Friday, April 25, 2008

Frank Evans

(News-Herald, April 24) Amazing sometimes how one family’s story can stretch over so much time and distance. Here’s where a simple thread with just one local name took me.

The First Baptist Church started up in Franklin in 1867 with 23 members. By 1874 they were ready to build a full-sized church to seat 450 members (with Charles Miller footing a good chunk of the bill). That year the church hired the Rev. Frederick Evans, a minister in his early thirties, born in Wales and immigrated to the US (probably New York City) in 1866; it’s likely that this was one of the many times that Miller used his considerable financial resources to recruit and hire top notch people to fill positions in his favorite organizations.

Evans (Ednyfed, to his Welsh family) never lost his connection to Wales; the Baptists of Franklin granted him a leave to return there where he delivered lectures in Salem Chapel, Glamorgan. Afterwards, he returned to Franklin and a newly-built parsonage, where he lived with his family. In print (not local) he was called one of the most moving preachers in all of Wales and America, and under his leadership, the First Baptist Church increased membership from 80 to nearly 300.

His son Frank was born here in 1876. The Reverend retired and returned to Wales, where he passed away in 1897. The next year, Frank served as an infantryman in the Spanish-American War right after graduating from Princeton. Apparently the military life agreed with him because he was commissioned to the marines in 1900.

By 1909 Frank Evans was a retired marine captain serving as secretary to US Senator Briggs of New Jersey. In October of that year he married Esther Caldwell Townsend of New York City, niece of Lawrence Townsend, former US ambassador to Portugal and Belgium. The couple’s wedding announcement ran in the New York Times.

Frank soon returned to military service first in the Philippines, and then in France during World War I, where he won a citation for meritorious conduct and a promotion to Lieutenant Colonel. Other post war service included duty in Haiti as Chief of the Gender merle d’Haiti. He retired to Hawaii, where he died in 1941.

But the Evans name had not yet finished its long travels from home in Venangoland.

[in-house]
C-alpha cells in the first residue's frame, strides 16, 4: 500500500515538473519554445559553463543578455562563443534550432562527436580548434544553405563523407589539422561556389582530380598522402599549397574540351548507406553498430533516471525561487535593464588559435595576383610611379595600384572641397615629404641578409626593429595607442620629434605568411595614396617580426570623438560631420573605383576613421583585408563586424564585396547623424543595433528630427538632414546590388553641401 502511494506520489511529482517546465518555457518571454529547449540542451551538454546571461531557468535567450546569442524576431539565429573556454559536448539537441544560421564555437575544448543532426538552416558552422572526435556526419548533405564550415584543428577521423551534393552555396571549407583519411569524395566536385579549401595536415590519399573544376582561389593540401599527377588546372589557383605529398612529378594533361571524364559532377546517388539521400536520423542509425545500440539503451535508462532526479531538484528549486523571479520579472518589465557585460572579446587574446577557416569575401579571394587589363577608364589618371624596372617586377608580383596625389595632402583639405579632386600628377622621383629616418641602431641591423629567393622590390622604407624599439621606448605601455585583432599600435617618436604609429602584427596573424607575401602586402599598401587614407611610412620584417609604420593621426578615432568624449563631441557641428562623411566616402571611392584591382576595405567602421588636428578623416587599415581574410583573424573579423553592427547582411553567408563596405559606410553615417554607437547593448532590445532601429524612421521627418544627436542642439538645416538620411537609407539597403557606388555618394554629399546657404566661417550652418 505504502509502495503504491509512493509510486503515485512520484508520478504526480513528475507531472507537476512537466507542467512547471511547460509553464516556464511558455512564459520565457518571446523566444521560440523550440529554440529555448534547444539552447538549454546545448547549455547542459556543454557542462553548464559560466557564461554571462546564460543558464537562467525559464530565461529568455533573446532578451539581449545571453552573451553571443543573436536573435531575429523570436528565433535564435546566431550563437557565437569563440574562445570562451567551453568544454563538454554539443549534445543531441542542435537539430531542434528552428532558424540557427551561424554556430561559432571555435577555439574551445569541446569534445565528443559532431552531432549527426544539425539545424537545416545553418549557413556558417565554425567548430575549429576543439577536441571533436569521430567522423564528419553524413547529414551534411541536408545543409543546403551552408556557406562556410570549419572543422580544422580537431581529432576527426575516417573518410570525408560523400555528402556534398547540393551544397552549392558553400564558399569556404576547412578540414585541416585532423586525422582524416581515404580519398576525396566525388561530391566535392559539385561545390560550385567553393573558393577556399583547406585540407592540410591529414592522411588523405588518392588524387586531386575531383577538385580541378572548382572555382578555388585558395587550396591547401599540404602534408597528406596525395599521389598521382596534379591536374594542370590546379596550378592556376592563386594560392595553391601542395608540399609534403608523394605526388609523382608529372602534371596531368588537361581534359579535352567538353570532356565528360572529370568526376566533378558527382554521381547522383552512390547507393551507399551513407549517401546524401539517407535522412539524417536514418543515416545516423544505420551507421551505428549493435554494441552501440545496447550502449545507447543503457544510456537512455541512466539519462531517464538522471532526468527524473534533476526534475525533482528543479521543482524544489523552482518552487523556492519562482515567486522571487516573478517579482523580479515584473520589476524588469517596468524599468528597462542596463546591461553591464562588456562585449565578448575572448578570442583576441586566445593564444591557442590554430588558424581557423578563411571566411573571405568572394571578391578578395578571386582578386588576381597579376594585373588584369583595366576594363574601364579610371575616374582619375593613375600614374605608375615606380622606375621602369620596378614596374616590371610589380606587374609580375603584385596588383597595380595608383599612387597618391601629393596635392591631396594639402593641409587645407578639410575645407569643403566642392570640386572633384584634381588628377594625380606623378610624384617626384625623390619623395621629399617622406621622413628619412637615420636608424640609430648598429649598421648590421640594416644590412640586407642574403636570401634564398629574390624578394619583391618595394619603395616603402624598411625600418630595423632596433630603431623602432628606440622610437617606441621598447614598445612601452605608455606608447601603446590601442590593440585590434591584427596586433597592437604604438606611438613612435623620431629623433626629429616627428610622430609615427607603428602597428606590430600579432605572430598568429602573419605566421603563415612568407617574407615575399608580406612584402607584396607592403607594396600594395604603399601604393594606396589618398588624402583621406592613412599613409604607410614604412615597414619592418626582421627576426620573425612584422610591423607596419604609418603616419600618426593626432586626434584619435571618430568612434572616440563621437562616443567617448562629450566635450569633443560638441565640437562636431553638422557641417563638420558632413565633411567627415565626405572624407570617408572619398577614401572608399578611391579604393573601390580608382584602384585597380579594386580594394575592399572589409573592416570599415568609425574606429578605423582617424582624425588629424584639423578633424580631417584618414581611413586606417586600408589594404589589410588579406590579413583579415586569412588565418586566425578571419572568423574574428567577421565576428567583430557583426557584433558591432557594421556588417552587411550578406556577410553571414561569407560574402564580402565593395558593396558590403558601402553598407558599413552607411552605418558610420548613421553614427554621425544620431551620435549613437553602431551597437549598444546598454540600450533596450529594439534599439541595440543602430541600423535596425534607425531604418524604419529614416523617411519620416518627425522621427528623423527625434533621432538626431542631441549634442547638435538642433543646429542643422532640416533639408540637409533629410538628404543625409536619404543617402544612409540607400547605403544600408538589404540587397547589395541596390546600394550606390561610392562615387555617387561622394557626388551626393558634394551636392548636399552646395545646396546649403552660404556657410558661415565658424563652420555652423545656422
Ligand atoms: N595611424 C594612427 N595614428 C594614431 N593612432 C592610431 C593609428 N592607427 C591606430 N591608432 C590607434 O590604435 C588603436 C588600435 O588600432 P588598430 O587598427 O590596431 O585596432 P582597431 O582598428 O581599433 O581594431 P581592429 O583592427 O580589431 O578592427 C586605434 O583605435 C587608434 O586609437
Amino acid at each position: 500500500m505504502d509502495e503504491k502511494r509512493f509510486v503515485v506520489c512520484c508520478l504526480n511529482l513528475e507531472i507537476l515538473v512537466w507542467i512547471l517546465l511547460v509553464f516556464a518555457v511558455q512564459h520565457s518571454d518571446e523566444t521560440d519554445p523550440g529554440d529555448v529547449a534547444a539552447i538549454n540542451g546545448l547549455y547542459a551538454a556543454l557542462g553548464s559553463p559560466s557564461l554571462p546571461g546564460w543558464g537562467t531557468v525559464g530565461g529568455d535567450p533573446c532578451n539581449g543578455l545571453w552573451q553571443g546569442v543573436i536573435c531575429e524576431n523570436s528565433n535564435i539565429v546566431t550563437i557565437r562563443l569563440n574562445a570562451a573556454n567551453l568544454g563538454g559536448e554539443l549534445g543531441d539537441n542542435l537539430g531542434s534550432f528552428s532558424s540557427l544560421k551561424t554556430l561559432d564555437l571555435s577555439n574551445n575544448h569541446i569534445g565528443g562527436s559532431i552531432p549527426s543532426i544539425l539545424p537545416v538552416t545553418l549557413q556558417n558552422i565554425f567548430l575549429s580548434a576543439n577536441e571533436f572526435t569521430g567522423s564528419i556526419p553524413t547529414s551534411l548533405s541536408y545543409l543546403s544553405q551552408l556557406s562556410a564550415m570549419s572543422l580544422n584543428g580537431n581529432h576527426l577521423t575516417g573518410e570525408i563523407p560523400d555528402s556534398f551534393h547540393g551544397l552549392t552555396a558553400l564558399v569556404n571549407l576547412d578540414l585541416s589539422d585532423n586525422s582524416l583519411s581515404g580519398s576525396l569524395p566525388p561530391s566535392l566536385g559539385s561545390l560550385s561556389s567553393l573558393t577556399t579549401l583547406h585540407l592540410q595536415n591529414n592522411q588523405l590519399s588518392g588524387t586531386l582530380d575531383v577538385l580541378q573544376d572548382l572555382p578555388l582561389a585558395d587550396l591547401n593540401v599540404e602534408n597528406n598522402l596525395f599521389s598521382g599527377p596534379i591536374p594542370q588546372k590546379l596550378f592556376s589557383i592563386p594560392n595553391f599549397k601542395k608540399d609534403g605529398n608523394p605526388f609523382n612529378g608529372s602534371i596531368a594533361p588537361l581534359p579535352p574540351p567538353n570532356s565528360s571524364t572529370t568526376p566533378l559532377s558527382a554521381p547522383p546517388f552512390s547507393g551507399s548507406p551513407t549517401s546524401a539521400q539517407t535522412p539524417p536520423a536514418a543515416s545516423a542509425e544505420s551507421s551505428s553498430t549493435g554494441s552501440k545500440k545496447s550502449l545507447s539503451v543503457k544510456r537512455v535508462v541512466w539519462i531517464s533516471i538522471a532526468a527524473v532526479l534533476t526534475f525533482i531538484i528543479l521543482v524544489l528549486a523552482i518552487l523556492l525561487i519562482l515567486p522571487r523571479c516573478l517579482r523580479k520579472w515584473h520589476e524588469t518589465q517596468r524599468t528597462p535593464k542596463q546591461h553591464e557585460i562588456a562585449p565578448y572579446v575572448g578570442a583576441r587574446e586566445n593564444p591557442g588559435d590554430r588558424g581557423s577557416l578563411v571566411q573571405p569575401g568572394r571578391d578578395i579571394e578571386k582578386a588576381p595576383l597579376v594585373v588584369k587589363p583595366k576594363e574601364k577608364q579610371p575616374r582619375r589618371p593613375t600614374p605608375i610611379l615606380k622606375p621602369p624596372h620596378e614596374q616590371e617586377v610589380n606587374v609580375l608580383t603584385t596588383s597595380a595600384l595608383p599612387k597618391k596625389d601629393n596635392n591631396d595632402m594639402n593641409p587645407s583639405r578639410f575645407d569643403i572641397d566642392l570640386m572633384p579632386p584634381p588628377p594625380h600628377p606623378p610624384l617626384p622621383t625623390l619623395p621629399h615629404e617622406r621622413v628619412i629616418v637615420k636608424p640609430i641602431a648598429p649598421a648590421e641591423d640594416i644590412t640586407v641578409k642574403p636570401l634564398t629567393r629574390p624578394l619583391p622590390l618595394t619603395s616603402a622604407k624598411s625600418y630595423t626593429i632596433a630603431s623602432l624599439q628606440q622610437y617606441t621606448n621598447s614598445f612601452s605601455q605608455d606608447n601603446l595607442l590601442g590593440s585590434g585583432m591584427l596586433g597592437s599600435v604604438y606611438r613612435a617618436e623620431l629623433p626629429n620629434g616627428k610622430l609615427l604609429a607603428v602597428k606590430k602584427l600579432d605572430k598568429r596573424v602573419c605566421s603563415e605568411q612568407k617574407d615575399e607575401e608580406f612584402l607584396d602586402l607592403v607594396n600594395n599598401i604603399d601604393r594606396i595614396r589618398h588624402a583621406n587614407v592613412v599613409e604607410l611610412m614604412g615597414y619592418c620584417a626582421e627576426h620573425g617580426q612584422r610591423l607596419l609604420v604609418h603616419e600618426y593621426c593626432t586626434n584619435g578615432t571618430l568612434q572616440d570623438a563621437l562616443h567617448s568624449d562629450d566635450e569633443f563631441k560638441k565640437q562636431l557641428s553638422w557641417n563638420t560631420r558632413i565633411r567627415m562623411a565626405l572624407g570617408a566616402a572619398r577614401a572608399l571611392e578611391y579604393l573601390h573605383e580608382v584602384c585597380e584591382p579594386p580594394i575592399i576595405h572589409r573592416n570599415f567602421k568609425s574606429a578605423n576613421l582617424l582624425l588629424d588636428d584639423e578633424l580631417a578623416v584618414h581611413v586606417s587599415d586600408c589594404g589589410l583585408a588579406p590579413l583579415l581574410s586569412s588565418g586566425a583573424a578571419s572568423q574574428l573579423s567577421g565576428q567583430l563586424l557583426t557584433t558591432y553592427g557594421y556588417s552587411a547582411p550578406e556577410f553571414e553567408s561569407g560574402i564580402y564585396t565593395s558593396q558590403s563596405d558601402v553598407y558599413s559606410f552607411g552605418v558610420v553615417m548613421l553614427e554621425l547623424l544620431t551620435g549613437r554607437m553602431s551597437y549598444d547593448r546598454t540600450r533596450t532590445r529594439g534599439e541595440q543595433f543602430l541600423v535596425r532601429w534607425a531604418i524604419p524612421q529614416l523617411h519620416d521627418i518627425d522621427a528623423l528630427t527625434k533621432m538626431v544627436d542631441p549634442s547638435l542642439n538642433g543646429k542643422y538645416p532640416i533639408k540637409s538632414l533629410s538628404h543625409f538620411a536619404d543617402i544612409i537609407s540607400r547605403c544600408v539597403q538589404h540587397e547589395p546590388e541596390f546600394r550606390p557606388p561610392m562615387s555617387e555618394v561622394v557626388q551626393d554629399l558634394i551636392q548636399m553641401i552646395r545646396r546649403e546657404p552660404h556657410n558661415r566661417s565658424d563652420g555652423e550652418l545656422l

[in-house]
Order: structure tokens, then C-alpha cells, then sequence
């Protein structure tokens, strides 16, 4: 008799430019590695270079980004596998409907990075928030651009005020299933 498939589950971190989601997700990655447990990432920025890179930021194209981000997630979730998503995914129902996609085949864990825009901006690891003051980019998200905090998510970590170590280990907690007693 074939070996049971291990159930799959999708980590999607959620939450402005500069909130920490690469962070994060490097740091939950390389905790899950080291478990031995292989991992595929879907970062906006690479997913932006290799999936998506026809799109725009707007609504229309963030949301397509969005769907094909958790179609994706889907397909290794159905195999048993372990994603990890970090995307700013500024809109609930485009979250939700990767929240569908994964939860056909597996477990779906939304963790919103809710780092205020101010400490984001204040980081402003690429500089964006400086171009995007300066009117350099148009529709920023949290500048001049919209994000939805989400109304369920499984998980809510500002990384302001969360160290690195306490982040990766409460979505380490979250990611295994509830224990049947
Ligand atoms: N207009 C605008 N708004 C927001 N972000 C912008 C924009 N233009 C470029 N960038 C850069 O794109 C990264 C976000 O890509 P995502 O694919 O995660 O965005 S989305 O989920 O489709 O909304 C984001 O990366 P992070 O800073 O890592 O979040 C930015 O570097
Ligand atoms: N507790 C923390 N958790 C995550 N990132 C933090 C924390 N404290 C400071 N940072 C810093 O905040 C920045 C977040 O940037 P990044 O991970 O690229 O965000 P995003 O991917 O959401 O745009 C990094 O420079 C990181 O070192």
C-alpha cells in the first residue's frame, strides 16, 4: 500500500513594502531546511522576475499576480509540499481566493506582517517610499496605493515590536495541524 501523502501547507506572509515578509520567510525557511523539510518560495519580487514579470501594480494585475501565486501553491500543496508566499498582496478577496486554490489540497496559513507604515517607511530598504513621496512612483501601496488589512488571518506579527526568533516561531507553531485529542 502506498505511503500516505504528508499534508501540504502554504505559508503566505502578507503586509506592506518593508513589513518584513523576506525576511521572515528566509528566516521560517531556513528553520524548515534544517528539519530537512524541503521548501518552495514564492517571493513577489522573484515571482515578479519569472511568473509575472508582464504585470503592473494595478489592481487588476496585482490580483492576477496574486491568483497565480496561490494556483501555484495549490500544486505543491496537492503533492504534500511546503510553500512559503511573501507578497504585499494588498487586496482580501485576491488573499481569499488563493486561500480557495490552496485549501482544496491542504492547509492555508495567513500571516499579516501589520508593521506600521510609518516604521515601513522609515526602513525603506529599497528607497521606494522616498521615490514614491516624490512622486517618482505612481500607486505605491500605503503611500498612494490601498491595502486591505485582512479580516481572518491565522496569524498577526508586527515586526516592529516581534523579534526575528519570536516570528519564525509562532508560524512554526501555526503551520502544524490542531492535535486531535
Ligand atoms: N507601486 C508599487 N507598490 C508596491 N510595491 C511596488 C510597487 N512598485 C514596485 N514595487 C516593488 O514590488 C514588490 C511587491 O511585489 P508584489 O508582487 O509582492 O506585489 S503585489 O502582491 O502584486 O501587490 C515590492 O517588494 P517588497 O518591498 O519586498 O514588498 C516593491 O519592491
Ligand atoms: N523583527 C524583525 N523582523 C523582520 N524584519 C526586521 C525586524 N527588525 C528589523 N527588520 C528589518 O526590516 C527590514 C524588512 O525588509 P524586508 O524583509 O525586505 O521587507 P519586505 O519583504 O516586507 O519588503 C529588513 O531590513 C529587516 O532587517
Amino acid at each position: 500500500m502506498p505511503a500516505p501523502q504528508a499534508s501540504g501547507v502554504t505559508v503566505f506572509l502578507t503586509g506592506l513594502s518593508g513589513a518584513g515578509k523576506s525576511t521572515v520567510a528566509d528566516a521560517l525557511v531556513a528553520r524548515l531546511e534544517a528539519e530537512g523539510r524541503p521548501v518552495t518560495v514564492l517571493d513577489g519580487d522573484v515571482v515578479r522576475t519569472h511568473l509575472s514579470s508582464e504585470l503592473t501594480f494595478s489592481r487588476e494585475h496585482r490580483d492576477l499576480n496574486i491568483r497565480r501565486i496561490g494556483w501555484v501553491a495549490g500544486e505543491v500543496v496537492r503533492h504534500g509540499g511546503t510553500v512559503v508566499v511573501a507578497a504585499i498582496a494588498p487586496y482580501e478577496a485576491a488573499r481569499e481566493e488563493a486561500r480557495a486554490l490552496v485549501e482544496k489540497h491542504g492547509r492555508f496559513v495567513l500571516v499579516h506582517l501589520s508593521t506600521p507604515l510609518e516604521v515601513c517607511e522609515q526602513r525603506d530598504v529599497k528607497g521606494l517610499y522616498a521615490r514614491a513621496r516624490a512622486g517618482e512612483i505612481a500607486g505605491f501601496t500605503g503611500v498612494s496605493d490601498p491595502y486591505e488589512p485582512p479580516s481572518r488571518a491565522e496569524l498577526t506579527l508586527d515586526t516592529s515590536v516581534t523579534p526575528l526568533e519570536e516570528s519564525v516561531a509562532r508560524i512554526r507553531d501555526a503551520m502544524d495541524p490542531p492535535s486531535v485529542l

In 1944, the Bethlehem Steel Company manufactured an Allen N. Sumner class destroyer. She was launched in October of 1944, sponsored by Frank Evans’s widow, and commissioned in February of 1945 as the USS Frank E. Evans.

After arriving in Pearl Harbor, the Evans performed radar picket and escort duty, until after the war. She was placed on reserve in 1949, but reactivated in less than a year to serve with the Seventh Fleet in the Korean War. She served two tours of duty there, including the siege of Wonsan. After the war the Evans remained on patrol duty in the Far East, but there was one more chapter left.

In 1969 the Evans was near Saigon in company with the Australian aircraft carrier HMAS Melbourne. They were part of SEATO exercise called “Sea Spirit.” A Time magazine report of the event described a dinner with the Melbourne’s captain, John P. Stevenson, reflecting on the horror five years earlier when the Melbourne had collided with a destroyer, sliced it open, and killed 82 hands. Australia could not stand another such disaster.

But four days later, the Melbourne cut the Evans in half. In just five minutes, the bow sank and took 74 men to their deaths (including three brothers from Nebraska).

The Australians made heroic rescue efforts. The Evans’s captain was reported asleep, a less-experienced officer responsible for a wrong turn that put the Evans in harm’s way. It didn’t matter; Stevenson was quickly hung out to dry for the disaster.

Stevenson’s wife Jo flew to be with him at the inquiry and on her own took page upon page of notes, which she later used in writing the book In the Wake as an attempt to cleanse the record. In 1999 Australia marked the anniversary of the collision, one of the worst maritime disasters ever for their nation, and Jo Stevenson was still trying to clear her husband’s name.

Her desire to clear his name is understandable; a name can travel long and far. The Evans name, even with its small roots in Venangoland, managed to spend a century criss-crossing the entire globe.

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